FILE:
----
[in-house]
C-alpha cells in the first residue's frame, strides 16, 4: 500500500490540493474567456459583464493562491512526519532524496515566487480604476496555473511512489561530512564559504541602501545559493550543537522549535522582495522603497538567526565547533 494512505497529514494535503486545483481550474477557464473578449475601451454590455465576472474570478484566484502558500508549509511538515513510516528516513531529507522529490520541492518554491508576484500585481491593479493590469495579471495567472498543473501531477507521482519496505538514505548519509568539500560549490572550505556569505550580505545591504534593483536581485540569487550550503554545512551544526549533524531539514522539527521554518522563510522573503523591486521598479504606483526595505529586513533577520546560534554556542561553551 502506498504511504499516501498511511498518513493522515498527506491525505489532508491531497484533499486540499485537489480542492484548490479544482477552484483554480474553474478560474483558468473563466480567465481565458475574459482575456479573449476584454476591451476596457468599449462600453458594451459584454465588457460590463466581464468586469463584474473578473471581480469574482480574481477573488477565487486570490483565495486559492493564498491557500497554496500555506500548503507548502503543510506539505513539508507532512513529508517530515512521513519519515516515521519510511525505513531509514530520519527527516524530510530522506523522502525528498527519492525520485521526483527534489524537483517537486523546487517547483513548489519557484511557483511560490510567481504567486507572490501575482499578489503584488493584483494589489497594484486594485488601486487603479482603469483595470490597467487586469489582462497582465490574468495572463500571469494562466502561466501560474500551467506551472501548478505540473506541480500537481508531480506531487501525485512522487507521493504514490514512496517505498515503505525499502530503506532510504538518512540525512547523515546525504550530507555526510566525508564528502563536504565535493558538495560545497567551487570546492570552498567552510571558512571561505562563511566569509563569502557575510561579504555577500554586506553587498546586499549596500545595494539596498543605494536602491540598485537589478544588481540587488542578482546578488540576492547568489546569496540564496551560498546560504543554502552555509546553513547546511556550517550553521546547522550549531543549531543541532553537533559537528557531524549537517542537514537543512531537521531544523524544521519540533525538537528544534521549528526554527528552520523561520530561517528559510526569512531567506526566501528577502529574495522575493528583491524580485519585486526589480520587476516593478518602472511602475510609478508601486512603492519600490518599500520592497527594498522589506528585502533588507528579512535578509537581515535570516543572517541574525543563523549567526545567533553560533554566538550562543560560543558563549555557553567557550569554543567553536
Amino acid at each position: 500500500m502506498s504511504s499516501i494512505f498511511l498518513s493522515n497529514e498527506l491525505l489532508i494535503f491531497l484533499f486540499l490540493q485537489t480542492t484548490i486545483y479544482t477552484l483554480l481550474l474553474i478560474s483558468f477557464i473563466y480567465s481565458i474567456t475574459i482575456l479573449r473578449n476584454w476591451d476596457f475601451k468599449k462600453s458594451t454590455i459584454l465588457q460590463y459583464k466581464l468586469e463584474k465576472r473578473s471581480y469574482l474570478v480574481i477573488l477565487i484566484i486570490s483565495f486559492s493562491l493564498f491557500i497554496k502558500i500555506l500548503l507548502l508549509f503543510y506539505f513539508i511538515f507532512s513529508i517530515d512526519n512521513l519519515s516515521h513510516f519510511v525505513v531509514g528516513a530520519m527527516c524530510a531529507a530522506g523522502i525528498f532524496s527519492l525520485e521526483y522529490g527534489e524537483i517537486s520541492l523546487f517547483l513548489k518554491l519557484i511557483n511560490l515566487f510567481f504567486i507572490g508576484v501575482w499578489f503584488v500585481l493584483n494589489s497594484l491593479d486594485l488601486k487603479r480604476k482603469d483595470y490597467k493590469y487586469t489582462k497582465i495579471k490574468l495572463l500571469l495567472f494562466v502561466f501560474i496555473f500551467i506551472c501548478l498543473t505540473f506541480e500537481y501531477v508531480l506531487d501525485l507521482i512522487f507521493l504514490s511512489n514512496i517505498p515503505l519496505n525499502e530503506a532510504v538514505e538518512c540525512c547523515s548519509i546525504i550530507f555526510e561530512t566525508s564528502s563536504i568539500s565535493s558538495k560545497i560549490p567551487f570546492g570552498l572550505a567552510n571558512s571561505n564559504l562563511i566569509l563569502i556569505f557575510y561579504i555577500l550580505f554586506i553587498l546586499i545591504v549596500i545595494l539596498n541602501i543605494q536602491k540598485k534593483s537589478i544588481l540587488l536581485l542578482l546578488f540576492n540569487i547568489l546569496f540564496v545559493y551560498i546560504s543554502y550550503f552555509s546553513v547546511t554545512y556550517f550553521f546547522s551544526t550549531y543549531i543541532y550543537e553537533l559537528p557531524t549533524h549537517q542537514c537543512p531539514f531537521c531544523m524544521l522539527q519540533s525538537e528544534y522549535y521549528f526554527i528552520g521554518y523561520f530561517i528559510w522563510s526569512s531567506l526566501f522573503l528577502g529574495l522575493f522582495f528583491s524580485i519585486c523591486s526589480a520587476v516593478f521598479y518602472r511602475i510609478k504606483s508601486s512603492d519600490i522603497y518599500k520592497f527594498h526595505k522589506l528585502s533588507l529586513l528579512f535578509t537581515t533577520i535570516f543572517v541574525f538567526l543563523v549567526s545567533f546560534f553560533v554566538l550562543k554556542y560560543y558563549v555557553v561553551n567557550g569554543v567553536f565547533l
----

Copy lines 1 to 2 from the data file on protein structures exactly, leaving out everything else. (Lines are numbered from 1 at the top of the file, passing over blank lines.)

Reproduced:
[in-house]
C-alpha cells in the first residue's frame, strides 16, 4: 500500500490540493474567456459583464493562491512526519532524496515566487480604476496555473511512489561530512564559504541602501545559493550543537522549535522582495522603497538567526565547533 494512505497529514494535503486545483481550474477557464473578449475601451454590455465576472474570478484566484502558500508549509511538515513510516528516513531529507522529490520541492518554491508576484500585481491593479493590469495579471495567472498543473501531477507521482519496505538514505548519509568539500560549490572550505556569505550580505545591504534593483536581485540569487550550503554545512551544526549533524531539514522539527521554518522563510522573503523591486521598479504606483526595505529586513533577520546560534554556542561553551 502506498504511504499516501498511511498518513493522515498527506491525505489532508491531497484533499486540499485537489480542492484548490479544482477552484483554480474553474478560474483558468473563466480567465481565458475574459482575456479573449476584454476591451476596457468599449462600453458594451459584454465588457460590463466581464468586469463584474473578473471581480469574482480574481477573488477565487486570490483565495486559492493564498491557500497554496500555506500548503507548502503543510506539505513539508507532512513529508517530515512521513519519515516515521519510511525505513531509514530520519527527516524530510530522506523522502525528498527519492525520485521526483527534489524537483517537486523546487517547483513548489519557484511557483511560490510567481504567486507572490501575482499578489503584488493584483494589489497594484486594485488601486487603479482603469483595470490597467487586469489582462497582465490574468495572463500571469494562466502561466501560474500551467506551472501548478505540473506541480500537481508531480506531487501525485512522487507521493504514490514512496517505498515503505525499502530503506532510504538518512540525512547523515546525504550530507555526510566525508564528502563536504565535493558538495560545497567551487570546492570552498567552510571558512571561505562563511566569509563569502557575510561579504555577500554586506553587498546586499549596500545595494539596498543605494536602491540598485537589478544588481540587488542578482546578488540576492547568489546569496540564496551560498546560504543554502552555509546553513547546511556550517550553521546547522550549531543549531543541532553537533559537528557531524549537517542537514537543512531537521531544523524544521519540533525538537528544534521549528526554527528552520523561520530561517528559510526569512531567506526566501528577502529574495522575493528583491524580485519585486526589480520587476516593478518602472511602475510609478508601486512603492519600490518599500520592497527594498522589506528585502533588507528579512535578509537581515535570516543572517541574525543563523549567526545567533553560533554566538550562543560560543558563549555557553567557550569554543567553536